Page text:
Computers want to be linked. The growing number of households with multiple PCs or laptop computers want to share broadband Internet connections. Their hard drives are also full of digital songs, videos, and photos that yearn to travel throughout a home's PCs.
Moving precious files across a few dozen feet of networking cable should be drag-and-drop simple. But it often goes wrong, making little within electronics more frustrating than setting up a home network. And it goes wrong too often, especially when consumers try to use the magic of wireless links. About 20 percent, or 1 in 5, sets of wireless networking gear is returned to stores as buyers buckle beneath the vagaries of networking.
There has been progress. It was nearly twice as hard to set up a wireless network just a few years ago, when return rates were closer to 40 percent. But even today's numbers largely represent tech-savvy consumers; Many average PC users still don't even try. Ten years after they hit the consumer market, wireless networks have made it into only 30 percent of American households, report market researchers at
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Many households that have wireless networks have turned to professionals to install their Wi-Fi router, the central hub in a network. But that can cost
With a name suggesting the helping hand of a friendly assistant, this line of routers from networking giant Cisco emphasizes simplicity. There isn't even the word "router" on their packaging. More importantly, consumers will no longer have to remember a baffling IP address like 192.168.1.254 to configure the router. Instead, Cisco bundles a USB key that loads software onto a PC and starts a process that is almost pleasant, at least by networking standards.
The software helps users decide on a network name and password, which it saves to the USB fob. Linking other Windows and Mac computers to the network is as easy as plugging in the USB drive. Don't expect miracles, though. The USB drive can't plug into a lot of other network-capable gear, such as smartphones, TVs, and DVD players. Users still must manually configure those. But the Valet routers work well with Windows and Mac computers.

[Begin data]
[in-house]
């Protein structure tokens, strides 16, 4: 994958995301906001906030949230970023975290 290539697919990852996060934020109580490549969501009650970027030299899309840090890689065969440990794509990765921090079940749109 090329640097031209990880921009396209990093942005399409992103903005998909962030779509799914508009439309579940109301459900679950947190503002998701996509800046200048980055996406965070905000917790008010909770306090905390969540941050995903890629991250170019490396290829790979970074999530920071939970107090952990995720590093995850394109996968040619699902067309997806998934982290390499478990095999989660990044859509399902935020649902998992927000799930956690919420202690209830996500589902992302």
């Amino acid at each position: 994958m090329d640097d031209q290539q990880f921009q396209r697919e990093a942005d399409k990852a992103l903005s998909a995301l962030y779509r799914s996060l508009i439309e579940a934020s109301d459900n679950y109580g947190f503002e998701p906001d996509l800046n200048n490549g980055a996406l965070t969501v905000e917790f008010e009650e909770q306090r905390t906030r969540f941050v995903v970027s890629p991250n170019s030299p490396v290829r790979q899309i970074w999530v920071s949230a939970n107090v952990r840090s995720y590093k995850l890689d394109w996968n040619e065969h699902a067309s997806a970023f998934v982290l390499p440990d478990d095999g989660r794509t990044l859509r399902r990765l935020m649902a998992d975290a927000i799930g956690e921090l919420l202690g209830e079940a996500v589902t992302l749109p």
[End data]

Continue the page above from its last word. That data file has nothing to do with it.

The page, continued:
Cisco credits the simplicity of the Valet line to the same group that designed the ultra-easy Flip video cameras, made by a company that Cisco bought last year. The Valet routers aren't quite as push-button simple as the Flips, and they're not the first to employ USB drives to link computers. But they are a promising step forward in networking, and are available now.
One simple innovation is enough to move this router ahead of the pack: It comes with its wires already plugged in. While buyers still have to figure out where to insert the other end of the cables, each is numbered to match with delightfully clear instructions that are also numbered. The software that's included also comes "pre-wired" with a network name and password.
The Surf router
Windows now assumes that the files should be shared between all PCs that are part of a homegroup. Users can limit access through advanced settings. But the controls are hidden from the vast majority of home dwellers who don't need them.
Unfortunately, HomeGroup only works between computers running Windows 7. Upgrades from earlier Win versions start at about
This software does as good a job of easing networking hassles. It uses little jargon and often automates the setup process, scanning a network to generate an innovative map of all connected devices. Sharing files is just another click or two away. It can be a godsend for non-techies trying to link PCs that run older versions of Windows, or networks that combine PCs and Macs.
Network Magic can even configure many leading routers. The software is now owned by Cisco and works particularly well with hubs from Cisco and its popular Linksys brand. A version for sharing files costs
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